I have two close racing buddies, one an orthopedic surgeon and the other a neonatal surgeon. They were both on the track when this happened. One of them, the neonatal surgeon, knew that he would have to keep me close to try and better my lap times so he saw it all. He thought I was dead. He went against race protocol resting his bike against the Armco barrier and ran to me. He said he pulled up my visor to see if I was breathing.The rider who caused the initial accident lost his front coming into turn one ejecting me. The rider who did the damage had no place to go. He basically did a stoppie on my chest then releasing the brake lever rolling off me to have the rear wheel land on my chest. I had what they call a flailed chest with 10 broken ribs, a broken sternum and a punctured lung. I had to wait three days for surgery to install titanium plating to hold my ribs together. I had some issues with pneumonia after the surgery spending 12 days in intensive care. My biggest fear going through this was that I would be an invalid and before the advent of the titanium plating, I would have been. I would have much rather died doing something I love than be a burden.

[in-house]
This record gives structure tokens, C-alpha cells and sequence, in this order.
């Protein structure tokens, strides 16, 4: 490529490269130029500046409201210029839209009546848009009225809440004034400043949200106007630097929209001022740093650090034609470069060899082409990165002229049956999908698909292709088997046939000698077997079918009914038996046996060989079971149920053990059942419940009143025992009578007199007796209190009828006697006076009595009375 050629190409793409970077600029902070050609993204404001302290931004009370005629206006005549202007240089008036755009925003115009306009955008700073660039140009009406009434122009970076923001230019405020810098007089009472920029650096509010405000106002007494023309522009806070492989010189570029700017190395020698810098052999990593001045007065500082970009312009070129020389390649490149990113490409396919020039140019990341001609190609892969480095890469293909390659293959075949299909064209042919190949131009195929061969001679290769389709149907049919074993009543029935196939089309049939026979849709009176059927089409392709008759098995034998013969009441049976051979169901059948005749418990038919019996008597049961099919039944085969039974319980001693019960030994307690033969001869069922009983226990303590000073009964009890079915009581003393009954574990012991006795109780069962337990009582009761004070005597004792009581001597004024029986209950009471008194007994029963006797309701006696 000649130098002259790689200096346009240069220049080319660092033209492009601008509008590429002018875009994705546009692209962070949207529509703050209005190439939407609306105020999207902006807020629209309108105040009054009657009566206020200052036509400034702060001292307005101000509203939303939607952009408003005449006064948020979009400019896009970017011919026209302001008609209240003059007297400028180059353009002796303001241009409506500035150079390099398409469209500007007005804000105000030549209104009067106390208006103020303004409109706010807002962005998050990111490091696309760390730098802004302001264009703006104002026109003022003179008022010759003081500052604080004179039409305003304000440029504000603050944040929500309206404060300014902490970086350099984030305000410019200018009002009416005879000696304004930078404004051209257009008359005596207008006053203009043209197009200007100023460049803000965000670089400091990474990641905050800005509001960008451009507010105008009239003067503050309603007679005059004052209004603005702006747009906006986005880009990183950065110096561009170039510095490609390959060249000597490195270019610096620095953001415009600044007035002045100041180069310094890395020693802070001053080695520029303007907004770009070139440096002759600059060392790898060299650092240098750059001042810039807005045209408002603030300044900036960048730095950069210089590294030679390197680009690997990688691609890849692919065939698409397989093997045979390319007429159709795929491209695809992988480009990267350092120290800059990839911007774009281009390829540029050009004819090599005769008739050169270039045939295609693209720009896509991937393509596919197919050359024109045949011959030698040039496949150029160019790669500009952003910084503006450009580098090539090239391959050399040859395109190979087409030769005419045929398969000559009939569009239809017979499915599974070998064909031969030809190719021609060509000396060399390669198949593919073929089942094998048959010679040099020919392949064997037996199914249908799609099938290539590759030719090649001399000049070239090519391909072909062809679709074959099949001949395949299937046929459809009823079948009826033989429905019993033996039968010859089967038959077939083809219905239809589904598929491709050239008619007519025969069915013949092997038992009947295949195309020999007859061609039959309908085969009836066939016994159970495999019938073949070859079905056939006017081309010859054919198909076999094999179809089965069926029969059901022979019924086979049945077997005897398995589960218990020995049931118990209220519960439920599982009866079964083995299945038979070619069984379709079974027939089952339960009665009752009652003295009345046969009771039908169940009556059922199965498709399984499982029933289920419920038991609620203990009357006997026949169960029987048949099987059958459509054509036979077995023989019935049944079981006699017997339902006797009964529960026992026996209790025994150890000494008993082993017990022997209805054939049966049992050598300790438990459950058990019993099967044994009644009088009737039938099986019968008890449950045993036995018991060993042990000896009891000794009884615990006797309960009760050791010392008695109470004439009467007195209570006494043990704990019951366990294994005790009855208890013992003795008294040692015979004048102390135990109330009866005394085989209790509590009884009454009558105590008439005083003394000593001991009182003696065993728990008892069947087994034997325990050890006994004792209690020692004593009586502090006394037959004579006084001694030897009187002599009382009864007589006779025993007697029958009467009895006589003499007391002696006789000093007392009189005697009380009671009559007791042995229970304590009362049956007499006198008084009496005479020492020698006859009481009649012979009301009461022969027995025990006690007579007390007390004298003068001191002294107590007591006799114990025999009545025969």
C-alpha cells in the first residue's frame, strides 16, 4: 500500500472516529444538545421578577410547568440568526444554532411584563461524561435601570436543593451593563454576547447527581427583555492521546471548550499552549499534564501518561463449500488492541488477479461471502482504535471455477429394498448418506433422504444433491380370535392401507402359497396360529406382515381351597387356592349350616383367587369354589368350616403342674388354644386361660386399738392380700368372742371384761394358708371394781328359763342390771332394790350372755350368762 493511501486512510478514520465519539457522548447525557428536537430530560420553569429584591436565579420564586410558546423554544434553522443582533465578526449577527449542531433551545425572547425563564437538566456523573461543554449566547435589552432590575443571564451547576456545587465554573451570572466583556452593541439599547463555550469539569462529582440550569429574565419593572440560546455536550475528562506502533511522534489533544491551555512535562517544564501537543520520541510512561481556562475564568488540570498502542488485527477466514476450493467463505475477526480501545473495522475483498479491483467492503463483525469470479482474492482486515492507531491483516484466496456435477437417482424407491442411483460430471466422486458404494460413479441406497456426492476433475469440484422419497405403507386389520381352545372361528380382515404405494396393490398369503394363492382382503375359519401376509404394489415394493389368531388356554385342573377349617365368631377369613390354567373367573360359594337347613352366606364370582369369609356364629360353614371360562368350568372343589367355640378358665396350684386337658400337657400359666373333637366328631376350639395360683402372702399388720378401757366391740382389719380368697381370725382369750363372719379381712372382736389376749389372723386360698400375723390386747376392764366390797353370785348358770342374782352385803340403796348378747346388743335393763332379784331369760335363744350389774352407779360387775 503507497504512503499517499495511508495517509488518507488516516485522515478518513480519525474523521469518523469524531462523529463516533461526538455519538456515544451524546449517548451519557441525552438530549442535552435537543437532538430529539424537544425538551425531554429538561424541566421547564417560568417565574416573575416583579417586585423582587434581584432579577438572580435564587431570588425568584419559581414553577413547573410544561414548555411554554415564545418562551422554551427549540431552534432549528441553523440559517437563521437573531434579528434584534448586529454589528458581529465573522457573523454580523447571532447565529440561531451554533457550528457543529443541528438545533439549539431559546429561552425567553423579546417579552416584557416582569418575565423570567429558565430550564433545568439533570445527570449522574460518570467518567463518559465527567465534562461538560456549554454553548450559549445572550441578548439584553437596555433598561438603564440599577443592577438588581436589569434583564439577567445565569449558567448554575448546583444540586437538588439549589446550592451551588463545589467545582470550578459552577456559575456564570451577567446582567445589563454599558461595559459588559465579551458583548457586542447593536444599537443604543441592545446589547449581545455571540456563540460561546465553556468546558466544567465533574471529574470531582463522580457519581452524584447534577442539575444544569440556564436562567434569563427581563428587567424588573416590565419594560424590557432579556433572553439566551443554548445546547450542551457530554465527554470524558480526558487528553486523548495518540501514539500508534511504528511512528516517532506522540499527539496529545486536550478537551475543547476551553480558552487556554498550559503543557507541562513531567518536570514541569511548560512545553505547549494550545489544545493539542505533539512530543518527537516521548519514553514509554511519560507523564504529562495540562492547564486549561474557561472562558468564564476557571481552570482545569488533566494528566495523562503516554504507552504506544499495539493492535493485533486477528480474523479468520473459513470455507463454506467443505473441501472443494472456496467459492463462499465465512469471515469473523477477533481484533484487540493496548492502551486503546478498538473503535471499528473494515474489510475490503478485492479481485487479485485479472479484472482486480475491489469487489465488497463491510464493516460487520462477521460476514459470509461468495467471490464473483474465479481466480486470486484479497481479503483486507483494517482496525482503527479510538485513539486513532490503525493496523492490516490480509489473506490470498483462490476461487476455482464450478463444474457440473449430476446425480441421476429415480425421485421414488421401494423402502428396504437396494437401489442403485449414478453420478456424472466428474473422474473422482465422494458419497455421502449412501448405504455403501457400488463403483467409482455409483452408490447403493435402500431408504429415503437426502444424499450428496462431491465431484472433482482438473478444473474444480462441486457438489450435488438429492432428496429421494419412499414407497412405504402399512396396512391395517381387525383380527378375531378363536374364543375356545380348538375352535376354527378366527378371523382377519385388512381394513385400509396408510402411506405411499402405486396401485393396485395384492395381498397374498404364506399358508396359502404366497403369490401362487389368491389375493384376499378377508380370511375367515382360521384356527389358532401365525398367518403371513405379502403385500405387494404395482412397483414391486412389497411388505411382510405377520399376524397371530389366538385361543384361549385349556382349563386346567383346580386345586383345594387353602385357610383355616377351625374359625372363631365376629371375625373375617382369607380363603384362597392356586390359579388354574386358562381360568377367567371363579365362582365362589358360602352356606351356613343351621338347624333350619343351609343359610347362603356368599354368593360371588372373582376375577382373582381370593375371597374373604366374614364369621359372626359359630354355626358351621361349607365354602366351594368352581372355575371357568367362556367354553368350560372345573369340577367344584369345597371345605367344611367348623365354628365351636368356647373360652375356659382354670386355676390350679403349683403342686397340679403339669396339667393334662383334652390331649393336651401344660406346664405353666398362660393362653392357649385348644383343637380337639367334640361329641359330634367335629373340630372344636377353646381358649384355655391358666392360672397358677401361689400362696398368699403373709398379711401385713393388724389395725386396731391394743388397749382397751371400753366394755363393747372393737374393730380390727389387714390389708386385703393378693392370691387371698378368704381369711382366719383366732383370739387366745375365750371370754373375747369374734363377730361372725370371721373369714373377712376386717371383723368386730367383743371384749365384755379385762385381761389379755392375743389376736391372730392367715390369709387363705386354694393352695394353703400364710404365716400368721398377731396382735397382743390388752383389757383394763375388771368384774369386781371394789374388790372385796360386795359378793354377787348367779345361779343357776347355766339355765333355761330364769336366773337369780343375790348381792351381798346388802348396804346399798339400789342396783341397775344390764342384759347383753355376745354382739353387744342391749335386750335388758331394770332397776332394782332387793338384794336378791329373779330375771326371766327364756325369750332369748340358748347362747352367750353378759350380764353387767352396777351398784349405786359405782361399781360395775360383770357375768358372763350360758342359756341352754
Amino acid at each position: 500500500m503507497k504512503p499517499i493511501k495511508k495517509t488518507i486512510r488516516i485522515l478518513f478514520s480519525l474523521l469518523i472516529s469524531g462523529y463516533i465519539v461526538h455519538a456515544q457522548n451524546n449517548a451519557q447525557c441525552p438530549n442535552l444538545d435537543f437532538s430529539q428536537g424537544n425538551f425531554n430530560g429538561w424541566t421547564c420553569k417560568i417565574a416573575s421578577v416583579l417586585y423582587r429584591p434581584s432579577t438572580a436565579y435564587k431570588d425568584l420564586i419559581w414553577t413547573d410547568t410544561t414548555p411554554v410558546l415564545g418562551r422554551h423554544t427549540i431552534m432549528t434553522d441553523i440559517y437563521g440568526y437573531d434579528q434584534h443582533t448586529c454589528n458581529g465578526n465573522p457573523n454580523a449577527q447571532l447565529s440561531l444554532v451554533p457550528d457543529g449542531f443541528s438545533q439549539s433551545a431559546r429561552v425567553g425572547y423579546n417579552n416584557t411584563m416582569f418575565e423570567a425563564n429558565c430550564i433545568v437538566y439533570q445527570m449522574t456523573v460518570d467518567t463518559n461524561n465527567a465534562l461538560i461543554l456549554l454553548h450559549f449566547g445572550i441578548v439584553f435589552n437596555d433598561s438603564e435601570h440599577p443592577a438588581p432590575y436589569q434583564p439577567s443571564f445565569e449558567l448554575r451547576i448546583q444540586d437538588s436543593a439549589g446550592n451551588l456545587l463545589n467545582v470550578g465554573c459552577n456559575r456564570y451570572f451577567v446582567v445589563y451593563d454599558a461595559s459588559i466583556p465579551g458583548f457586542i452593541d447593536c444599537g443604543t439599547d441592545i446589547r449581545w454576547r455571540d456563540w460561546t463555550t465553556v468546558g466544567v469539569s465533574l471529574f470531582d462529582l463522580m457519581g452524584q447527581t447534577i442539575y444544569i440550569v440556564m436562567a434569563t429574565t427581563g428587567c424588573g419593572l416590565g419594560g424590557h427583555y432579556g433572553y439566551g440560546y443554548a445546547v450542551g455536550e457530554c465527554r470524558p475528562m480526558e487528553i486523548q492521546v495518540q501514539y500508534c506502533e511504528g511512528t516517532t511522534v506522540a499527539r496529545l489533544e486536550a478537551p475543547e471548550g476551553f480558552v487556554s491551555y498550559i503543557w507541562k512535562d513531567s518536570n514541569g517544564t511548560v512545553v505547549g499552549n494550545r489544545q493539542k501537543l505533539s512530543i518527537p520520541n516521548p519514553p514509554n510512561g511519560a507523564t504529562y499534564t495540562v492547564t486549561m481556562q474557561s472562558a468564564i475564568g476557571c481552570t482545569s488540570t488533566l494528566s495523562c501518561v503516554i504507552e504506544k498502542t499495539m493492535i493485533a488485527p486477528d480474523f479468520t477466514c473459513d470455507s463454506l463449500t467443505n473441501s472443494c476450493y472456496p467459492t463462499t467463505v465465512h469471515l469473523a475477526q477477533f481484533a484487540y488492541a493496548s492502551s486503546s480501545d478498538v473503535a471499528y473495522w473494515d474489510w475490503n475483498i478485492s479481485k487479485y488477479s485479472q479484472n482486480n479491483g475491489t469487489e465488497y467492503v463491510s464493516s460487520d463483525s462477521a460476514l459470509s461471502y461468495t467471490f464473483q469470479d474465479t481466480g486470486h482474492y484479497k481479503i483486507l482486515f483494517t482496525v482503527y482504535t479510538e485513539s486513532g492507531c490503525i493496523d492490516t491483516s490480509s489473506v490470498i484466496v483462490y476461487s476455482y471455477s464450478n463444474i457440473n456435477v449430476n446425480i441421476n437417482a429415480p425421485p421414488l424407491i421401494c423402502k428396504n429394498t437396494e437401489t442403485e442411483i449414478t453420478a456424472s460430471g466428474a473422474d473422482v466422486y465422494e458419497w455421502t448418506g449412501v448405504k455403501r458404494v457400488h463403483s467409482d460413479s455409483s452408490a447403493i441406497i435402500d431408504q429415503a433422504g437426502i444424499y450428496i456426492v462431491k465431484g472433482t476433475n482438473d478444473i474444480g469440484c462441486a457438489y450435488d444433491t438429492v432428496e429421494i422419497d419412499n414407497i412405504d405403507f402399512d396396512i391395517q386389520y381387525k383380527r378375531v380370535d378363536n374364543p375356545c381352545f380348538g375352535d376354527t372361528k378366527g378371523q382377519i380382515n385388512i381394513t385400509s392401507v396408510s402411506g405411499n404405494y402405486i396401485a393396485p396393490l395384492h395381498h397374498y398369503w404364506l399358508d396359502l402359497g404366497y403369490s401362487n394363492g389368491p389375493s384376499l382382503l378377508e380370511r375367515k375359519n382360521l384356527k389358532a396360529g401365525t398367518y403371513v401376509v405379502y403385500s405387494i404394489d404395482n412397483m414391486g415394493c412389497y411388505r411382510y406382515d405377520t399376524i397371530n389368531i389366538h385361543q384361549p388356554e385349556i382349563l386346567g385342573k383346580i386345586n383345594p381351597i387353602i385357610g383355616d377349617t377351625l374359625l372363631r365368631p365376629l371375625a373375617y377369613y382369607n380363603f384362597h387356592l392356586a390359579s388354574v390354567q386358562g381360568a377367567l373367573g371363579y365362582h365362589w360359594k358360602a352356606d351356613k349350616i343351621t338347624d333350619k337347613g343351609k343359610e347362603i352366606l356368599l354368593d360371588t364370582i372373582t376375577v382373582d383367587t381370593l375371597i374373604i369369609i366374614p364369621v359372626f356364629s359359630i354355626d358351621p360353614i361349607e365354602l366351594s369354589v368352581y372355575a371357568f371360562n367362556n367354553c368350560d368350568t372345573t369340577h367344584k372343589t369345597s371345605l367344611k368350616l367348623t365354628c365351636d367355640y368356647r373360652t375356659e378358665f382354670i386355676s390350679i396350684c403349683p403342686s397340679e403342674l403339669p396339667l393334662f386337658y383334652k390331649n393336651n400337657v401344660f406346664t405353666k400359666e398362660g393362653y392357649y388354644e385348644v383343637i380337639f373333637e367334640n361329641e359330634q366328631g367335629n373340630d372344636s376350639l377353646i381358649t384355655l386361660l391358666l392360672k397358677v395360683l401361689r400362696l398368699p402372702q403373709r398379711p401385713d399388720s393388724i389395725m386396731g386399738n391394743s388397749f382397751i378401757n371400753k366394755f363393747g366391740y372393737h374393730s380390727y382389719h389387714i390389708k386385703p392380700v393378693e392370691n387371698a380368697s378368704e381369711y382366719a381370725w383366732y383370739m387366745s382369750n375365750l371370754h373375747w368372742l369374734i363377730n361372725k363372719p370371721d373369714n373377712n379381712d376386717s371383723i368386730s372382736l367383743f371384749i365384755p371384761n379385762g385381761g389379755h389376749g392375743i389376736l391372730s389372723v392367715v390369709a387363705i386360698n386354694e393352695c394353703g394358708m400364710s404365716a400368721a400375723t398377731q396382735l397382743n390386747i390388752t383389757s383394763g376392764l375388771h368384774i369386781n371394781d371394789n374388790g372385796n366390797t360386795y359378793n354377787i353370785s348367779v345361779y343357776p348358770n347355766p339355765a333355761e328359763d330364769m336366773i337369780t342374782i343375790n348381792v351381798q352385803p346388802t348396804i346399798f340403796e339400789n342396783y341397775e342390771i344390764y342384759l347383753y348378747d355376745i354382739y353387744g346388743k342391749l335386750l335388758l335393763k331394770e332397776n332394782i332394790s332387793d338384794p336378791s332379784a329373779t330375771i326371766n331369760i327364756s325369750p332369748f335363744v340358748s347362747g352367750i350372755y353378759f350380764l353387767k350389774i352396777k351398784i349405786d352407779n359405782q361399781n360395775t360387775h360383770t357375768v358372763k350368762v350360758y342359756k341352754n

The good news is a never gave up. I am almost good about 85% lung capacity and missing a muscle or two. I'm working out at a local gym and riding a Peloton at home. I also have a mountain bike that I take for long rides communing with nature. I have ended my racing career or should I say my wife has ended it :)  I loved racing but not enough to destroy a marriage. For me there were two choices, life or death no in between. I am physically fit enough to ride competitively and if I could talk my wife into it,  my goal would be the same, to better my craft every lap, to be the best that I could be. There's nothing like the feeling of beating your previous best lap time and there's nothing like being told "man, you can ride." I am one of those guys now, relegated to telling stories and helping with bike stands and tire warmers as others ride out to the track.  

Thank you, Cobie and all the rest of those at CSS that coached me a long the way. Great memories.